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Days for Girls Work is a Blessing to So Many!

It has been a joy to step back into our Days for Girls work here in Orem since our return in July.  Every Thursday we gather at Building Q here in Orem (585 East 1200 North) from 10:00 until 2:00.  Women (and a few men) come from far and wide to help us make and assemble hygiene kits.  This week some of our missionaries joined in the fun.  Oh, what a gift they give as they #LightTheWorld!2018-12-6 (1)2018-12-6 (2)2018-12-6 (3)2018-12-6 (4)Melissa Clark and Wendy Barton tirelessly keep the work moving forward.2018-11-28 (14)

This week Anna Monson, a BYU student came to film what we were doing.  Take a look at her video and explanation of Days for Girls.  She did a great job:

We also go on the road from time to time.  This week another of our missionaries invited her Spanish Ward in Provo to join in the fun and help:2018-12-5 DfG Hna Pons Provo Ward (3)2018-12-5 DfG Hna Pons Provo Ward (6)2018-12-5 DfG Hna Pons Provo Ward (7)We assembled more than 500 kits this week.  This is work I am grateful for!

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The Dedication of the BYU Engineering Building and our Son Aaron, the Engineer

2018-12-4 BYU Engineering Bldg (1)We were invited today to attend the dedication of the new Engineering Building at BYU.  Our son, Aaron is a 3rd year Mechanical Engineering student, and he spends a good deal of time in that building.  Elder Bednar spoke and gave a beautiful dedicatory prayer.2018-12-4 BYU Engineering bldg2018-12-4 (2)This quote was in the program:

“Redemption from the ills of the world is dependent on our ability to understand the laws of the universe and to live in conformity therewith. . . . Sin, inefficiency, and disease are merely manifestations of ignorance. The overcoming of these is the triumph of education and the vindication of the power of intelligence.” –Franklin S. Harris at his inauguration as BYU president in 1921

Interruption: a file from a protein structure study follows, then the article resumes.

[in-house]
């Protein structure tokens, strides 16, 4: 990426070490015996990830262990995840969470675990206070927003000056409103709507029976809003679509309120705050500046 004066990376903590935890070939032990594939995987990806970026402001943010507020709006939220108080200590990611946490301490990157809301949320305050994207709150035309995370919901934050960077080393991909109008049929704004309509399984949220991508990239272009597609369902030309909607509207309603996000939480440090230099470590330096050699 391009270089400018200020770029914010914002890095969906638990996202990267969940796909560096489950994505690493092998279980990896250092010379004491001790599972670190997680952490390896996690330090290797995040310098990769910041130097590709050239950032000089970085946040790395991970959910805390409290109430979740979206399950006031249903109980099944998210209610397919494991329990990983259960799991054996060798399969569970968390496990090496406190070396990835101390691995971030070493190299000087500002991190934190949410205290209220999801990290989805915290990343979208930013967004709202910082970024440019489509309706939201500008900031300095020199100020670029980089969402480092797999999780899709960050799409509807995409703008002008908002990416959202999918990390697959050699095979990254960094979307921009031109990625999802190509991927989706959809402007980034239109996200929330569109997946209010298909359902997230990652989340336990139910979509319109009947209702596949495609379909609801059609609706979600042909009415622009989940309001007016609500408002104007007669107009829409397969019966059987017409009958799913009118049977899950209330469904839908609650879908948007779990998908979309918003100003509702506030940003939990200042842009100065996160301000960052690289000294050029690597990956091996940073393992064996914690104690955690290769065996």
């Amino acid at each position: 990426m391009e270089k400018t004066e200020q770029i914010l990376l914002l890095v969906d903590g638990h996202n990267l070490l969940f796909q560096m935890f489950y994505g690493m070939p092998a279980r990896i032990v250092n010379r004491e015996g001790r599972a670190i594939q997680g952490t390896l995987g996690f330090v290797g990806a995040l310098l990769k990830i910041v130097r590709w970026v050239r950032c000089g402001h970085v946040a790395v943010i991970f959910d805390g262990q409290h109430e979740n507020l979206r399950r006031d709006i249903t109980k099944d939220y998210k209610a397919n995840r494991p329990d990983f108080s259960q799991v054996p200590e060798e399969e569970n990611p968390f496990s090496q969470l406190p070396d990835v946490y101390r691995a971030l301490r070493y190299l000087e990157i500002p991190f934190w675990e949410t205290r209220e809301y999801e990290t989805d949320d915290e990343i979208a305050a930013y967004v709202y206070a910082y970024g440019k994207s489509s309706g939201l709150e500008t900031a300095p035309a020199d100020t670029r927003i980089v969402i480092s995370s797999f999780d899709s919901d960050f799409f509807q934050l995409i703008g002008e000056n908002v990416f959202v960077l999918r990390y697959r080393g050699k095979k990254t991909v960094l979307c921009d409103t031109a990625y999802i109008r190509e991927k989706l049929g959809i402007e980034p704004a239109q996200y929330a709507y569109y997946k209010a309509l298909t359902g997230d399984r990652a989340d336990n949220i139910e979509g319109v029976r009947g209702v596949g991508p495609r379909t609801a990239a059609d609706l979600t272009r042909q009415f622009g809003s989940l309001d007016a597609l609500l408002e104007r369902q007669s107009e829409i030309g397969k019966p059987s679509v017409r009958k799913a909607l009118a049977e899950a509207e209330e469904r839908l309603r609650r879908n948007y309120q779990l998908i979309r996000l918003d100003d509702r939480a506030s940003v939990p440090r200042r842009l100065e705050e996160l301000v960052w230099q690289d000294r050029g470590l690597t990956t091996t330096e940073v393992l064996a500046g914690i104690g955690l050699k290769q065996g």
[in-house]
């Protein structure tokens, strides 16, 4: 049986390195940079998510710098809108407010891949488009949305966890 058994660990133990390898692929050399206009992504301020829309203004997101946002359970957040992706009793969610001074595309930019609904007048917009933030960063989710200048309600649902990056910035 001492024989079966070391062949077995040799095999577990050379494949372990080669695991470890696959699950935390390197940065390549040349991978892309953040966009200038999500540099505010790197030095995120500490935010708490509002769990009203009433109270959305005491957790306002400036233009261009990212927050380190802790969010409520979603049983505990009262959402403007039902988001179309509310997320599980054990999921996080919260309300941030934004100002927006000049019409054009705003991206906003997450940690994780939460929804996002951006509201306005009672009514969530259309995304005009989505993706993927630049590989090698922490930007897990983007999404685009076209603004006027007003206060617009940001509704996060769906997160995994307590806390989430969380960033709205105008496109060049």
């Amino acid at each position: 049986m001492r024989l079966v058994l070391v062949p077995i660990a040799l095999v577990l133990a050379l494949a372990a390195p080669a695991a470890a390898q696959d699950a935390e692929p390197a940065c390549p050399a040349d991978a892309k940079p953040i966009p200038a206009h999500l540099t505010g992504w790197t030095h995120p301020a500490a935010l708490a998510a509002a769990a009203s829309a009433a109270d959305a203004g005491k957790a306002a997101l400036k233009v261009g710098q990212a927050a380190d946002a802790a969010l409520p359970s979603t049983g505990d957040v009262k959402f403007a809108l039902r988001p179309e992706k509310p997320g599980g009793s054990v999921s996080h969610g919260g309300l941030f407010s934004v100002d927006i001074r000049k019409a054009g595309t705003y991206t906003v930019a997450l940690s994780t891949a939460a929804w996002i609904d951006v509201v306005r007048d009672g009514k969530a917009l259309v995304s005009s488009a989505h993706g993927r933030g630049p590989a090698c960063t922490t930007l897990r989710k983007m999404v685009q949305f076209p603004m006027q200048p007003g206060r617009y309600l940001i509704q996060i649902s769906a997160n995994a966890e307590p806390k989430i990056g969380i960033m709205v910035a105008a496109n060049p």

2018-12-4 BYU Engineering Bldg (2)

As he talked about the old coming down and new buildings being constructed, Elder Bednar said, “I pray we always will remember those who have gone before.”  I remembered classes I had in the old Eyring Science Building, which still stands right next to this building.  I loved learning about physical sciences–physics, astronomy and chemistry.  I typed papers and reports on my new electric typewriter that had a correcting ribbon.  Our highest technology then pales compared to what I saw today.

After the dedication, Aaron took us on a tour of this incredible building.2018-12-4 (7)This last year his classes have included Electrical Engineering, Differential Equations, Computing & Numerical Methods, Computer Aided Design, Modeling, Mechatronics, System Dynamic Modeling, Manufacturing Processes and Statistics for Engineers.  Holy Cow, I don’t even know what most of those things are!

Right now he’s working on a semester-long project building a robot. 2018-12-4 (9)

2018-12-4 (12)2018-12-4 (11)Here’s where the robots are tested.  They pick up or shoot balls into specific places.  I’m sure there is a more technical way to describe that!2018-12-4 (13)Here are robot parts and pieces from all the students working on this:2018-12-4 (15)It was amazing to walk through the floors and see all the labs and work areas for students.  Everyone was busy, as this semester is coming to an end and projects are due.  I’m proud of Aaron and his good mind and heart.  He loves what he’s studying and he’s an excellent student.2018-12-4 (16)

The Daily Universe reported, “The building’s construction was possible with the help of $85 million, 100 percent funded by more than 17,000 donors, according to the dedication program.  The building took 27 months to construct and has been operational for three months. It has five floors and is 180,000 square feet total, while the engineering research laboratory has two floors and is 20,000 square feet total.  A feature exclusive to the new building includes Harvey’s Cafe — named in honor of Harvey Fletcher, the first dean of the College of Engineering. The innovation floor also includes prototyping facilities, entrepreneurship infrastructure, student club commons and project labs. Team rooms provide students with a place for collaborative study, and an engineering research laboratory includes access to two wind tunnels, a water tunnel, engine test facilities and combustion reactors.”